Some of the project highlights include the repair and replacement of approximately 3,000 white terracotta stones individually fired and others re-glazed. Gargoyles and other ornamental figures on the building’s façade were either replaced or restored.

Examples of Condominiums Using Terracotta

150 Nassau Street - 150 Nassau Street, New York, NY

The facade of 150 Nassau Street

150 Nassau Street was built in 1894-5 by architect R.H. Robertson. It is a steel-framed skyscraper with twenty full stories plus a cellar, basement, and a three story tower. It's principal facades are on Nassau Street and Spruce Street. There is a five story base made of rusticated gray granite and a main shaft clad in gray Roman brick and buff-colored terracotta. Above the fifth story, the building has curtain-wall construction and a U-shaped plan, due to an exterior light court to the south.

Liberty Tower - 55 Liberty Street, New York City, NY

A terracotta alligator making its way up Liberty Tower

Liberty Tower was built at a time when skyscraper technology was still in its infancy. As such, the tower was overbuilt with a foundation of steel anchored firmly into the bedrock five stories below. The sturdiness of Liberty Tower was tested on September 11, 2001, withstanding the collapse of the two World Trade Towers a mere 220 yards away. The impact of the collapsing towers registered as a 3.3 magnitude seismic event and caused only minimal damage to Liberty Tower.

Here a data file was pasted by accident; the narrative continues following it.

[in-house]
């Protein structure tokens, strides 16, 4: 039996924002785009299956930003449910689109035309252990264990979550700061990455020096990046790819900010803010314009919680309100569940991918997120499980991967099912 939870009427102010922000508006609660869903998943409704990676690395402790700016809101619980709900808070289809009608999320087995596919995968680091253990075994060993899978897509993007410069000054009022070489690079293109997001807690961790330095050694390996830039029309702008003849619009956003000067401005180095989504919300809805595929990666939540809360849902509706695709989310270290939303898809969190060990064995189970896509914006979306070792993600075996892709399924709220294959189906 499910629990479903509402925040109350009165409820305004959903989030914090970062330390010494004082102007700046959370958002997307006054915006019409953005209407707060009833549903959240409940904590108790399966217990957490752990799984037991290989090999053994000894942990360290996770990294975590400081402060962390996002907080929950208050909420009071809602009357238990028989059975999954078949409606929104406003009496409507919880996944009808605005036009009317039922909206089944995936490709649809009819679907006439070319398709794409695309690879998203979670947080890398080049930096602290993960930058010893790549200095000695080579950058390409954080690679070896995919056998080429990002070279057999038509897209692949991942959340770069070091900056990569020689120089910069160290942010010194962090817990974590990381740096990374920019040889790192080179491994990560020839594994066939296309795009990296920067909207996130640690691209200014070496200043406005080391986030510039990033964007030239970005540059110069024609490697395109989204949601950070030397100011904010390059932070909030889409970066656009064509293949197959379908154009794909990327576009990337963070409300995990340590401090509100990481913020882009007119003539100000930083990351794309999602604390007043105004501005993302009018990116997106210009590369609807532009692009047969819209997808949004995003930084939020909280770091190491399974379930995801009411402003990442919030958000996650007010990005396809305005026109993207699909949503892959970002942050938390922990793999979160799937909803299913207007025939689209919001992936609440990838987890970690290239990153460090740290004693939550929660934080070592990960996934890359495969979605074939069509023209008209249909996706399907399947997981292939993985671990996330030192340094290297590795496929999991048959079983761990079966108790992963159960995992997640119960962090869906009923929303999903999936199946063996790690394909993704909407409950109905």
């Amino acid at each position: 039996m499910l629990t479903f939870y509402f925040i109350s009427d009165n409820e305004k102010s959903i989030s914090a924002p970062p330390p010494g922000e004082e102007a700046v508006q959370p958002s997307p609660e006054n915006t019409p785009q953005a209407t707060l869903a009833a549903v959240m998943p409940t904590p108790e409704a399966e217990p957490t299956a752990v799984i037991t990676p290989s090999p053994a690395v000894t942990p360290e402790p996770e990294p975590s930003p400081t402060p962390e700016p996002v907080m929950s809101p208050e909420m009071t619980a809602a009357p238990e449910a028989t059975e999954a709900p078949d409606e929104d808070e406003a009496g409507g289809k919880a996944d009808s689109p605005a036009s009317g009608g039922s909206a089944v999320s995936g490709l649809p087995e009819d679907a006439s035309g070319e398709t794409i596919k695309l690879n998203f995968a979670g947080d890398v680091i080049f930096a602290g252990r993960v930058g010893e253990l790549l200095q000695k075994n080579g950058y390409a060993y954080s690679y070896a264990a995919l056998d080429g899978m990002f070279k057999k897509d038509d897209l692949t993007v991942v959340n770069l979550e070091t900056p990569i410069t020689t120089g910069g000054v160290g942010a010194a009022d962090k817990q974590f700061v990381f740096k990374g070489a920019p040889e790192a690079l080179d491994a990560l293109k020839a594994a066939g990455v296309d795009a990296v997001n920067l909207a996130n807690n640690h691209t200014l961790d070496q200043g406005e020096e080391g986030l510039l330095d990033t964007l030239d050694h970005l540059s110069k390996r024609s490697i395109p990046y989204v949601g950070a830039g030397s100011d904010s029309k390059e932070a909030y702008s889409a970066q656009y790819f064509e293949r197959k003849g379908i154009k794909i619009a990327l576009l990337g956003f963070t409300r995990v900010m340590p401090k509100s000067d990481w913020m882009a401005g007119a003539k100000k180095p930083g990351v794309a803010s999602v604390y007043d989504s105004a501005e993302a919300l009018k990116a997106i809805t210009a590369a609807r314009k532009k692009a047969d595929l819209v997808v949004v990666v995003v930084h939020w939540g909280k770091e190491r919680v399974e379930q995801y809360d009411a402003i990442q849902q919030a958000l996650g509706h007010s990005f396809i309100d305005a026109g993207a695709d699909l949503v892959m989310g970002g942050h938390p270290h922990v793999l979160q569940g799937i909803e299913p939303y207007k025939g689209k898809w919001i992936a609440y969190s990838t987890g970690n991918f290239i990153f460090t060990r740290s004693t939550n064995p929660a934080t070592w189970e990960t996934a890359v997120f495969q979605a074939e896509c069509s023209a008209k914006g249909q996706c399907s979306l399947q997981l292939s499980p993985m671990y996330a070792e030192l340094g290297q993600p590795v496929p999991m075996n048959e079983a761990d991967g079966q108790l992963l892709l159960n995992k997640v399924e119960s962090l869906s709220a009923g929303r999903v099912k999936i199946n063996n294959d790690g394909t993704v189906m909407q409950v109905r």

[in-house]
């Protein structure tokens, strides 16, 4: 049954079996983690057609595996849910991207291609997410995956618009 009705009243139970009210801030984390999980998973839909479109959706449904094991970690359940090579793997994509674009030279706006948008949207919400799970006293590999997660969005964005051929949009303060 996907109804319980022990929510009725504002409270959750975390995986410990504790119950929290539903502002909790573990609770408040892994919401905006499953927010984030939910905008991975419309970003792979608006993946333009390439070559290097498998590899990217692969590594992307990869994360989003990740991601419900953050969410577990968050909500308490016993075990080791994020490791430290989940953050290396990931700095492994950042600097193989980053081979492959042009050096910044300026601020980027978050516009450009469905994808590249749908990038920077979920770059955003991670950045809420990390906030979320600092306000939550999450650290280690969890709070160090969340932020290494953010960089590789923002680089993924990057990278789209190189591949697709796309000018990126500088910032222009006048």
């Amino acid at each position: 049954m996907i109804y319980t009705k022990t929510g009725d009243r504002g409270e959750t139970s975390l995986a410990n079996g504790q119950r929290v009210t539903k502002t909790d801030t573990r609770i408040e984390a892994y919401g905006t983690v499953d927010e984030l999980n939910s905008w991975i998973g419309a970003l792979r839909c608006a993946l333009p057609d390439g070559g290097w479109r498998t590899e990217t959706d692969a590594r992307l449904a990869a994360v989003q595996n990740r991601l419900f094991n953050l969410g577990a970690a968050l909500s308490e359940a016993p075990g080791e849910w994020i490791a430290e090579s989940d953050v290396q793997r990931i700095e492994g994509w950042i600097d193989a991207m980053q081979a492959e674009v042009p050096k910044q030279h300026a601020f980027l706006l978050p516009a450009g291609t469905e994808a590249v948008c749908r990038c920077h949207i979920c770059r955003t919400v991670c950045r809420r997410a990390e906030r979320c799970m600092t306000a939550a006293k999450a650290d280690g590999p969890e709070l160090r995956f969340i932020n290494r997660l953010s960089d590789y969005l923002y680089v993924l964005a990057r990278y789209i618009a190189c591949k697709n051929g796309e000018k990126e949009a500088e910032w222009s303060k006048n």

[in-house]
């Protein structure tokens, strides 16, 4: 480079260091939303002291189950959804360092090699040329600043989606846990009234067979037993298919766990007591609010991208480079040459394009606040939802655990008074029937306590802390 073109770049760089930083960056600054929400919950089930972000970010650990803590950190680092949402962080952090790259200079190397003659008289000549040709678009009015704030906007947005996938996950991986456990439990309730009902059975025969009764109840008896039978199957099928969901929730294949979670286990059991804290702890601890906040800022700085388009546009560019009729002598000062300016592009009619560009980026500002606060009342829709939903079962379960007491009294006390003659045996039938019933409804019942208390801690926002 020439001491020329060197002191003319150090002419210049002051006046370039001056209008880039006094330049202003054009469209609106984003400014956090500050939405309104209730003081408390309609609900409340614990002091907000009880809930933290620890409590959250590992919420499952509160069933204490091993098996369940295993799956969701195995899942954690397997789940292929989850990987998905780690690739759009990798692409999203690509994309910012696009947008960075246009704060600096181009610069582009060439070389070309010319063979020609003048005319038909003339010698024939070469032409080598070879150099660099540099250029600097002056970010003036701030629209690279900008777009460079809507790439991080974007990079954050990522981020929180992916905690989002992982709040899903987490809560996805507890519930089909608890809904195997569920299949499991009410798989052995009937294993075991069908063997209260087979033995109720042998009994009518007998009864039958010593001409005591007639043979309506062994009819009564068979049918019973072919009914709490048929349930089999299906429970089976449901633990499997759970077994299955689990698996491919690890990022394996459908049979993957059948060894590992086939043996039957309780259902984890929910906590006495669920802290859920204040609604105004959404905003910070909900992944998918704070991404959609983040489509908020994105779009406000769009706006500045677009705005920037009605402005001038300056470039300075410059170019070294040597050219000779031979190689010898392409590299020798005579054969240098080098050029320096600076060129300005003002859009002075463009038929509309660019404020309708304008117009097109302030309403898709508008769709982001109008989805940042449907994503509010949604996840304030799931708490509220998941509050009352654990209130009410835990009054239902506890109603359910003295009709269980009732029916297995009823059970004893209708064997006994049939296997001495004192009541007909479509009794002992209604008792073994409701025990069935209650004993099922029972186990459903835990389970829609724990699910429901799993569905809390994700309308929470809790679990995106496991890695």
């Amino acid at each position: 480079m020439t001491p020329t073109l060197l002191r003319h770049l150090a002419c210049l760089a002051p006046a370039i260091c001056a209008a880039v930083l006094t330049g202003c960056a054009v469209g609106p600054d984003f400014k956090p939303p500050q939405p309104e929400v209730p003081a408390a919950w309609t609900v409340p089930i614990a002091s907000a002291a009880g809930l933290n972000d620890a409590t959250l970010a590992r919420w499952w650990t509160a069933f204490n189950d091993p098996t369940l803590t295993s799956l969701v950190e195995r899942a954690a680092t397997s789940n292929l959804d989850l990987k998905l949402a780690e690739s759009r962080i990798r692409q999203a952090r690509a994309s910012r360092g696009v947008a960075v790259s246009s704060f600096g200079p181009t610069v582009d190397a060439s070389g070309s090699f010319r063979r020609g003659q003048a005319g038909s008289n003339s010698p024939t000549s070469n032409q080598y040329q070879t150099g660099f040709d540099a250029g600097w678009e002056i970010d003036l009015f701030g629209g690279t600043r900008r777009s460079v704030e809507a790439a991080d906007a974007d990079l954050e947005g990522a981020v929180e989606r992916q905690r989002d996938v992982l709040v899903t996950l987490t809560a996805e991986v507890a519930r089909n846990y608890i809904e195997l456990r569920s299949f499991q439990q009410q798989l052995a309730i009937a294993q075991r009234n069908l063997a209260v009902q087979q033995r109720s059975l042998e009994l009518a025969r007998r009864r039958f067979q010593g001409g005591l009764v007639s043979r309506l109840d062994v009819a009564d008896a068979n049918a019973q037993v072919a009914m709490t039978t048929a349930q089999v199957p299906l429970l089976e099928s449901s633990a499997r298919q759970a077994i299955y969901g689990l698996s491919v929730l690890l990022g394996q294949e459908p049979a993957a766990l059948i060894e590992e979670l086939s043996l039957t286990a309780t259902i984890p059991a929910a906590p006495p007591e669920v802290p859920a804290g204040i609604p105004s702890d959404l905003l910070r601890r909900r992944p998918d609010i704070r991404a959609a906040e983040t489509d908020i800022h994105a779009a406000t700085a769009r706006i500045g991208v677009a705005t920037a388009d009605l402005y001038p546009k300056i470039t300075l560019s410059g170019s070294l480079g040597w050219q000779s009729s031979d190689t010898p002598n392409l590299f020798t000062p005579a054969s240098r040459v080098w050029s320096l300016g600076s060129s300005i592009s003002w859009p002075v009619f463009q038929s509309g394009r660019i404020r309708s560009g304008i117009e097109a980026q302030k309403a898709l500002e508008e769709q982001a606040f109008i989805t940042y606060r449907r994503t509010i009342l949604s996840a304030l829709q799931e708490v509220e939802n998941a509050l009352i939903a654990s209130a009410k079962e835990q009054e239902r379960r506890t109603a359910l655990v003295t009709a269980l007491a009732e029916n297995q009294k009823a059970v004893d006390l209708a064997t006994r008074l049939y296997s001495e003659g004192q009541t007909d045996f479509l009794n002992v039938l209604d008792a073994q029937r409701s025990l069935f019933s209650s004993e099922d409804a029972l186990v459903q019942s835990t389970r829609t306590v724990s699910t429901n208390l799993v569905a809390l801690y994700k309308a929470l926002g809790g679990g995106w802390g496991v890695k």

The Gothic Revival style tower is topped with ornamental spires and an angular roof. Cream colored terracotta blocks form the facade and are anchored to the steel skeleton with metal fasteners.

It celebrated its one hundredth year with the completion of a $5 million repair to its exterior, or a 'façade-lift', if you prefer.

Trump Park Avenue 502 Park Avenue, New York City, NY

Built in the late 1920s, the 32 story art deco Trump Park Avenue sits atop a three story pedestal of limestone. The upper building consists of hand-laid brown brick with ivory colored terracotta trim topped with a pitched roof of red tile.

The impeccable views from Trump Park Avenue are preserved due to the purchase of the air rights of the former Pepsi-Cola and Olivetti building at 500 Park Avenue.

Conversion to condominium apartments began in 2004 overseen by JT Magen & Company, who's painstaking renovation included adding 12,000 square feet of living space and converting some terraces to glass greenhouses. Apartments were fitted with modern technology and luxurious finishes.

Private elevators open to the twentieth floor where full floor apartments begin. Changes to the tower's north and west sides removed some glass cladding which did not follow the context of the original building.

Eastern Columbia Lofts 849 South Broadway, Los Angeles, CA

Built of steel-reinforced concrete, the Eastern Columbia Lofts stands at 13 stories high. The exterior of the building exudes its history dating back to 1930 with glossy turqoise terracotta trimmed with deep blue and gold details. The art deco building has a vertical emphasis that is accentuated by recessed bands of windows and spandrels with copper panels.

The facade reveals a variety of patterns including motif sunbursts, geometric shapes, animals, and plants. The top of the building is capped by the neon Eastern clock tower. The sidewalks that surround the building are multicolored terrazzo laid in a pattern of zigzags and chevrons. At the central main entrance, one finds a recessed two story vestibule with a blue and gold terracotta sunburst.

During its conversion in 2006, the building's redesign was completed by internationally acclaimed interior designer Kelly Wearstler Interior Design.[2]


  1. Wikipedia terracotta
  2. Wikipedia Eastern Columbia Lofts